I am excited to present this interview for you to meet Jan L. Coates who is an accomplished author here in Nova Scotia. I met Jan at one of her book signings, and discovered right away that she is a lovely person – calm, pleasant and humble. Please refer to my October 22’11 post for my review of her novel, A Hare in the Elephant’s Trunk.
In place of trying to give you a compilation of information, I’m going to let Jan tell you herself. She has shared such wonderful background details with great tips woven into this interview, that for any of you aspiring writers there is loads of encouragement. Now, get comfy. Enjoy the interview, it’s long, and – oh so good. 🙂
Jan, welcome to my blog, I’m delighted to be doing this interview with you. To begin, please tell us a little about yourself.
Hi, Lynn. Thanks for inviting me to be part of your blog! I live in Wolfville now, but I grew up in Truro, NS, as Janet Mingo. My mother owned a bookstore and my father owned (and my brother continues to own) a music store, so I guess you could say I was immersed in “the arts” from the get-go. I have a clear memory of getting my first library card at the age of five – you had to be able to print your own name, and I’ve loved books since then. Reading has always been one of life’s great pleasures for me. I have two young adult children, Liam and Shannon, who are both university students, and my husband, Don, is in his last year of teaching at Horton High School. And, of course, I have a new puppy – her name is Charlie.
Oh, puppies are so much fun! When did you first know you wanted to be a writer? Who or what inspired you?
I’ve always been interested in writing, and wrote the angst-type poetry common among adolescents while I was in high school. It wasn’t until I began reading picture books to my own kids in the 1990s that I began thinking about trying to write for children for publication. In particular, a picture book named Jeremiah Learns to Read (Jo Ellen Bogart, illustrations by Laura Fernandez & Rick Jacobson) which continues, in my mind, to be a perfect picture book, inspired me to write my first picture book manuscript, in 2000. It was called “Sam’s Magic Cape”, and it placed second in the Atlantic Writing Competition that year. I’ve since received over 50 rejection letters for that story, in various forms. I may dig it up someday again and have another go at it, because I still like it!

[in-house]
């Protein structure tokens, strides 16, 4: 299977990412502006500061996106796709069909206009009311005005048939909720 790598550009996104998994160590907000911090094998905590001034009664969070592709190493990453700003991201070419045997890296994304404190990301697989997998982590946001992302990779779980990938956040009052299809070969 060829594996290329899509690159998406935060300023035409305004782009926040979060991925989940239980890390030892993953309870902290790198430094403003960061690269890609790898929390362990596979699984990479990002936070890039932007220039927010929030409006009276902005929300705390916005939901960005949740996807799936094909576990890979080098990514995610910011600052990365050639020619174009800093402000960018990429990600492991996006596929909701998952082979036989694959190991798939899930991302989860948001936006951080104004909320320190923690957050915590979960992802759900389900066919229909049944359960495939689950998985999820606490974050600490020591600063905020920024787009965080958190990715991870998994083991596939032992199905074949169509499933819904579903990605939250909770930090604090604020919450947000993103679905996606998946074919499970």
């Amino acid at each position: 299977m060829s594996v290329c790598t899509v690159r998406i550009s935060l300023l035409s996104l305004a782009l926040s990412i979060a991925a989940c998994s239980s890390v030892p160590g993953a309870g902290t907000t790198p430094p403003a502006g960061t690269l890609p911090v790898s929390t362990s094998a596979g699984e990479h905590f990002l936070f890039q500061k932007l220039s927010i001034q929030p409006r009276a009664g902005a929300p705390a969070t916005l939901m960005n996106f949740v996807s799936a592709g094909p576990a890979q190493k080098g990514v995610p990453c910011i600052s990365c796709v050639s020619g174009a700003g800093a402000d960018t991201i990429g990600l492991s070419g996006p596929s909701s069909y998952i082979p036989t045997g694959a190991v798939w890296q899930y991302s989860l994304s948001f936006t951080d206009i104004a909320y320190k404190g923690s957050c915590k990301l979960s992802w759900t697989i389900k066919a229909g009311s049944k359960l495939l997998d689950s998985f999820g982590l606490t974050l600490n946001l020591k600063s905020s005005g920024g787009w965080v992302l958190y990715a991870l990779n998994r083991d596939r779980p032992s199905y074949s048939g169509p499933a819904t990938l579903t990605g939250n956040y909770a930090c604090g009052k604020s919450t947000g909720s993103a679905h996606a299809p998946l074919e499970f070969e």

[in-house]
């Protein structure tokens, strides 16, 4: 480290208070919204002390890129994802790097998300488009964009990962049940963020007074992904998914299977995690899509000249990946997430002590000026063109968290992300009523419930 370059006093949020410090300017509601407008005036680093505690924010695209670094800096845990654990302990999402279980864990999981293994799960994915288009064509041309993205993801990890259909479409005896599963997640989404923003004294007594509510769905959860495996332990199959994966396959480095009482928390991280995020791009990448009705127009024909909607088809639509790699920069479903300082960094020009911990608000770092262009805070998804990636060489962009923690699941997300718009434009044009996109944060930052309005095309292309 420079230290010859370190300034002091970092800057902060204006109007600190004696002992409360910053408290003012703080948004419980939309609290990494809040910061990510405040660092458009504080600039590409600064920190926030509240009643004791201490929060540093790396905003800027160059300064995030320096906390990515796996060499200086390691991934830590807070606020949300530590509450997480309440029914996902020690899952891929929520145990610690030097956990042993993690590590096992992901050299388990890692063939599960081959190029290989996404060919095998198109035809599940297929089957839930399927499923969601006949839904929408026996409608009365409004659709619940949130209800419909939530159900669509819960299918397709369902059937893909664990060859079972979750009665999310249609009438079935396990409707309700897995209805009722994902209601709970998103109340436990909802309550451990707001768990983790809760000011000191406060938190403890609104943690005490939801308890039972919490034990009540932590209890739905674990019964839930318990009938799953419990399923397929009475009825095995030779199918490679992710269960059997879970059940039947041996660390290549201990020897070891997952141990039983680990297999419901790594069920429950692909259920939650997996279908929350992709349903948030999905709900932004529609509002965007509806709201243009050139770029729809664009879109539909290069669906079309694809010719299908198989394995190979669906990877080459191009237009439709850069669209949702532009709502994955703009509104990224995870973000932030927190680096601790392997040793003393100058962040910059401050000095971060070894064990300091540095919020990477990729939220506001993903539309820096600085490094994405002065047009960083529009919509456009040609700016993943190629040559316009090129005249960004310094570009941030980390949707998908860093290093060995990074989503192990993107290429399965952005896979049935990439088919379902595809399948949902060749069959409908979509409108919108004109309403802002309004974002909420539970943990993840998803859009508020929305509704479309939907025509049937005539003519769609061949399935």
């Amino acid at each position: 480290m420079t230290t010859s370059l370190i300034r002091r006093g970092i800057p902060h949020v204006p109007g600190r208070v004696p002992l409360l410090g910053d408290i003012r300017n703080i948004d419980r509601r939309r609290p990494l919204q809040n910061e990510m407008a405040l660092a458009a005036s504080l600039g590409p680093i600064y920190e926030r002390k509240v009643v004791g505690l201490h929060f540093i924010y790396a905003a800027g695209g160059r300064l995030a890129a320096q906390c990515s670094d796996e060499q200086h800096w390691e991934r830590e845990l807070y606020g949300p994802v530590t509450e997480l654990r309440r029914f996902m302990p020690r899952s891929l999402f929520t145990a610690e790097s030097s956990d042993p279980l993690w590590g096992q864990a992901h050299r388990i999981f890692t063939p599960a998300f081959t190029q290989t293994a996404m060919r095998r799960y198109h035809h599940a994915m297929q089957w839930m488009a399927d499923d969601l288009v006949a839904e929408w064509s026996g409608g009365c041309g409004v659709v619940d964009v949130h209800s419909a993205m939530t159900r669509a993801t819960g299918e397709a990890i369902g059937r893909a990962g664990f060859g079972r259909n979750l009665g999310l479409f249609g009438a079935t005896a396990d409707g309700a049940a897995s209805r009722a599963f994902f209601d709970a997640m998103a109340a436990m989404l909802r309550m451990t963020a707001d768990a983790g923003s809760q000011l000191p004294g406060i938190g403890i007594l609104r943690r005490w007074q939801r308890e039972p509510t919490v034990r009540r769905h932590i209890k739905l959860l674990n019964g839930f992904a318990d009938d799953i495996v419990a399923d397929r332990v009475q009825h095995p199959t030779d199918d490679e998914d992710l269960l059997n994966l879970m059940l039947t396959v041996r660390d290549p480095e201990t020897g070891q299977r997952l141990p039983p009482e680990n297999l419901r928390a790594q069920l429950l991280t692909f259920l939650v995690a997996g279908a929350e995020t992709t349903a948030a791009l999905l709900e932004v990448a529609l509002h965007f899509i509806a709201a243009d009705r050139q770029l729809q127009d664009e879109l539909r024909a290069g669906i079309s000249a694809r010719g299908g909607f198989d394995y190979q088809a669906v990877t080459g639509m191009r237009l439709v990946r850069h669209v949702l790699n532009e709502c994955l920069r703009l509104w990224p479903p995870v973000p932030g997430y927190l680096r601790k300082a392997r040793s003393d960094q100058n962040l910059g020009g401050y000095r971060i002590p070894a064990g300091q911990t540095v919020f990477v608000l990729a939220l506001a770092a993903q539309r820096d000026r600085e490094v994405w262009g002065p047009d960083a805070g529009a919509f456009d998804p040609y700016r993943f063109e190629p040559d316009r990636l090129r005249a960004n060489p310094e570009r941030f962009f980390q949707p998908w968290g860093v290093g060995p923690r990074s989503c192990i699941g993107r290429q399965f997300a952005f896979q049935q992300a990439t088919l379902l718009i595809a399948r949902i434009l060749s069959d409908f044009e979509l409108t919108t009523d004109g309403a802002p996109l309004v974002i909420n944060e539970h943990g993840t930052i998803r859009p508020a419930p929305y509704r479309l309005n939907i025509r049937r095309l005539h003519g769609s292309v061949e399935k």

I hope you do try that story again, it may be waiting for its time. As a writer do you do much reading? Who/what were and are your favourite authors or books?
I read constantly, and I always tell students it’s the most important tool readily available to all writers. My favorite adult author is John Irving (Owen Meany, Cider House Rules) – I can only dream of being such a storyteller! I read about 10 young adult/middle grade books a month these days; I’m drawn to books by authors like Katherine Paterson (Bridge to Terabithia), and most recently I’m reading David Almond’s books (Kit’s Wilderness; Skellig). I also admire Cynthia Rylant’s work (Missing May).
Have you ever felt like giving up? When did you finally believe in yourself so you can say “I am a writer”?
Even after Rainbows in the Dark was published in 2005, I didn’t feel like a real “writer”. I don’t think it was until I attended my first writing retreat/workshop with Peter Carver and Kathy Stinson, and five other children’s writers, in 2007 that I actually started thinking of myself as a writer. I can honestly say that since 2000, I’ve never thought of abandoning writing, despite the frustration in trying to get published. It’s just what I do.